The materials used apparently convey a sense of timelessness - bronze, bluestone, granite and ironbark. The design by architect Alastair Falconer was inspired by history, myth and geology. It consists of a three-tiered pavilion with a hill at the back referencing ancient burial mounds. It is designed as though the hill is slashed open and the pavilion is revealed at the heart.
The time line then spirals through the centre of the monument with tenets of the Magna Carta imprinted on it, such as Justice; Equality; Freedom; Rule of Law and Trial by Jury - all noble sentiments and fundamental to the British (and, hence, Australian) justice and legal system.
A time capsule is buried in the middle to be opened in 2101. Meanwhile, back in the present (and past), the pavilion is crowned with a golden ring incised with the Latin wording of Chapter 29 of the Magna Carta (one of the four remaining copies of the 1297 issue of the Magna Carta is displayed at Parliament House). The English translation is found on a rubbing plaque in the pavilion:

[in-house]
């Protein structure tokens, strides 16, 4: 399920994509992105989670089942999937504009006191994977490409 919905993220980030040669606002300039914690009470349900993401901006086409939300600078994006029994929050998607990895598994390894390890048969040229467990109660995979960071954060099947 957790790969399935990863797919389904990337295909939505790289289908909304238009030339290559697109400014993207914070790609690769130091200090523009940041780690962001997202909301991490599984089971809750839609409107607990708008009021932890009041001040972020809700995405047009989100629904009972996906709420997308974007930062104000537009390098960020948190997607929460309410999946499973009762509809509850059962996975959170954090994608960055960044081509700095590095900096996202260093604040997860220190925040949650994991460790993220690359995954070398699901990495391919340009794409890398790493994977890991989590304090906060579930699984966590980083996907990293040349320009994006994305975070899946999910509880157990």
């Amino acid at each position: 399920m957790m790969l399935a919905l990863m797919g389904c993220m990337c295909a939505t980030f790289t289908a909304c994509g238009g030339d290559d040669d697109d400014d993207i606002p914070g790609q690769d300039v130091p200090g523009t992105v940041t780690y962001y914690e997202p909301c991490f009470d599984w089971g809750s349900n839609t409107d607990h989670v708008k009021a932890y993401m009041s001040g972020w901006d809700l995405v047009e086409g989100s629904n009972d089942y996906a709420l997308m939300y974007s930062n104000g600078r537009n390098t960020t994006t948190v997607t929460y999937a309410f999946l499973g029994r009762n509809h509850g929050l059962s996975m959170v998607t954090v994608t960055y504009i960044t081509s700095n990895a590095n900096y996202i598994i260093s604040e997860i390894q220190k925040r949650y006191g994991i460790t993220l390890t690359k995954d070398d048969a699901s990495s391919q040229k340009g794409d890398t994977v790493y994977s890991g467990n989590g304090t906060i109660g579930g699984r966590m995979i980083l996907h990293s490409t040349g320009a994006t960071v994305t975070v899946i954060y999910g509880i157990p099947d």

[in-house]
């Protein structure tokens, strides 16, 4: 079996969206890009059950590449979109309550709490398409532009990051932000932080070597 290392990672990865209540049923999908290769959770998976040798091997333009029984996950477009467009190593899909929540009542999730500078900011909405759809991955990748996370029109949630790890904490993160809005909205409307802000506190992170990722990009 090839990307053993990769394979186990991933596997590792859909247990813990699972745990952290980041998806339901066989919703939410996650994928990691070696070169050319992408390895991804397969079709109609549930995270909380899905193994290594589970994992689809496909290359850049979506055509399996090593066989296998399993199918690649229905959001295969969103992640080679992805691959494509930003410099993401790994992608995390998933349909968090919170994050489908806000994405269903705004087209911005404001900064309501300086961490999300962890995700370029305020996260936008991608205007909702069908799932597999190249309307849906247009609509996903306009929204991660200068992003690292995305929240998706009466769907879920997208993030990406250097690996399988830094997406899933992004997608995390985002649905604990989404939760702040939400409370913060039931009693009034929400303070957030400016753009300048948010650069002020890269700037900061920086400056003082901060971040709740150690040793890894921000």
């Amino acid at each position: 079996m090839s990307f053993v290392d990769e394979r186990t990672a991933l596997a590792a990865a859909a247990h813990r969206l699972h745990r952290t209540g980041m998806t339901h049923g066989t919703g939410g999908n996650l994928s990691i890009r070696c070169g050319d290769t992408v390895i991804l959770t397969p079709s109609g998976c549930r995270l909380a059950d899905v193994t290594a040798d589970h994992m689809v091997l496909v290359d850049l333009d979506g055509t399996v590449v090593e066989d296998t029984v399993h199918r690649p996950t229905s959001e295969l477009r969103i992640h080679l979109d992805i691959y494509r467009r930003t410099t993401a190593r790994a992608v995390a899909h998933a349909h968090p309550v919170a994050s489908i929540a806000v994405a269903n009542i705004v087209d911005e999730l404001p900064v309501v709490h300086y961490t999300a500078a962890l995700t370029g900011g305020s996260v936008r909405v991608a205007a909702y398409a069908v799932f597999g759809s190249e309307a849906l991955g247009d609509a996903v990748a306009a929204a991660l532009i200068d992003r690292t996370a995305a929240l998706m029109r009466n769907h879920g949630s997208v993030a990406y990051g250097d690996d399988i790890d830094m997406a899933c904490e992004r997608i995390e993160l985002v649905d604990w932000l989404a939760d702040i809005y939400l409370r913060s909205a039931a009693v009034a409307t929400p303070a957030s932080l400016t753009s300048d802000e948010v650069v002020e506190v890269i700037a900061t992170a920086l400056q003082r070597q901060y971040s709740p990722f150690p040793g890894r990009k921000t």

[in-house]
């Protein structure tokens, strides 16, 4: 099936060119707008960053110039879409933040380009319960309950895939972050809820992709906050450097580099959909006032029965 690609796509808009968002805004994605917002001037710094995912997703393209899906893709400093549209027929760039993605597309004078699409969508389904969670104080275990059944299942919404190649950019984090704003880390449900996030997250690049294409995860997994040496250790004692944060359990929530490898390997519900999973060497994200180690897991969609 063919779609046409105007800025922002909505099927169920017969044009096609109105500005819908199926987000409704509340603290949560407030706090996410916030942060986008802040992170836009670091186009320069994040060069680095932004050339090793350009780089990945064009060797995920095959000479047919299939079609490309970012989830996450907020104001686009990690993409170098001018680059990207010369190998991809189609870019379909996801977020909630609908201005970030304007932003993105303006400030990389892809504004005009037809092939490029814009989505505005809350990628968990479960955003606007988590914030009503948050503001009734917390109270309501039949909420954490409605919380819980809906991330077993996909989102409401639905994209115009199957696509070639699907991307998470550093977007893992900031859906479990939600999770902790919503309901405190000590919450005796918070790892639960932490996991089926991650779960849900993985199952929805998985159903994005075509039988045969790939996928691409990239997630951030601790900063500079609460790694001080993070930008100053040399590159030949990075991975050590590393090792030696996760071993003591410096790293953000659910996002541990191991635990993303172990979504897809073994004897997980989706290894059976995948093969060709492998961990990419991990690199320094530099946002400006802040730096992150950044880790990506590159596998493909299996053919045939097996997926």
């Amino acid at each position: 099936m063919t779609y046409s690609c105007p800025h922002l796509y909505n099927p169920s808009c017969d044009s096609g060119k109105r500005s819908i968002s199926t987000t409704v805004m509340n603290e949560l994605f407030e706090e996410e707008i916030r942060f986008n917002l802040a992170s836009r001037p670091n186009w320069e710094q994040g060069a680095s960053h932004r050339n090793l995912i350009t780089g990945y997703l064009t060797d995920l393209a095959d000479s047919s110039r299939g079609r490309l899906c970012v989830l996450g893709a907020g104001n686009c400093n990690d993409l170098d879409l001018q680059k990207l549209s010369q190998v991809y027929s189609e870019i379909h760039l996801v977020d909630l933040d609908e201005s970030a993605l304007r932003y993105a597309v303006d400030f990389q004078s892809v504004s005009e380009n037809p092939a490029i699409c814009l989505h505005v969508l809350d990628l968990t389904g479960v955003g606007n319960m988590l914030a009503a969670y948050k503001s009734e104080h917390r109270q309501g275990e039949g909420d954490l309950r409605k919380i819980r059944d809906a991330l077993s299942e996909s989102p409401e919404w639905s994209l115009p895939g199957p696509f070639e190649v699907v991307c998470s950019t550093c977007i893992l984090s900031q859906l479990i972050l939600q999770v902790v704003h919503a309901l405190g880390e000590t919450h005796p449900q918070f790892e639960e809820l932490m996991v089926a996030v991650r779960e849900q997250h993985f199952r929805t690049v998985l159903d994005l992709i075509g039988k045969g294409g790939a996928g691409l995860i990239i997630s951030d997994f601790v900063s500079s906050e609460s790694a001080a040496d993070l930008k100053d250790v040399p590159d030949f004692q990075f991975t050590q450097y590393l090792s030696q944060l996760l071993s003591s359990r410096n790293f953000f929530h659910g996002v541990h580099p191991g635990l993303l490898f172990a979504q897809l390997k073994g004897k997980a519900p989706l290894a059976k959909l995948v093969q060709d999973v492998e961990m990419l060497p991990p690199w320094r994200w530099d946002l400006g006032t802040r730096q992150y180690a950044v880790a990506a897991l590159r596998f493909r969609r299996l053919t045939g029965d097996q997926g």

"No Freeman shall be taken or imprisoned, or disseised of his Freehold, or Liberties or free Customs, or be outlawed, or exiled, or any other wise destroyed; nor will We not pass upon him, nor condemnation, but by lawful judgement of his Peers, or by the Law of the Land. We will sell to no man, we will not deny or defer to any man either Justice or Right"
These legal terms are stirring and impressive, and make me feel proud to be a British (and New Zealand) citizen.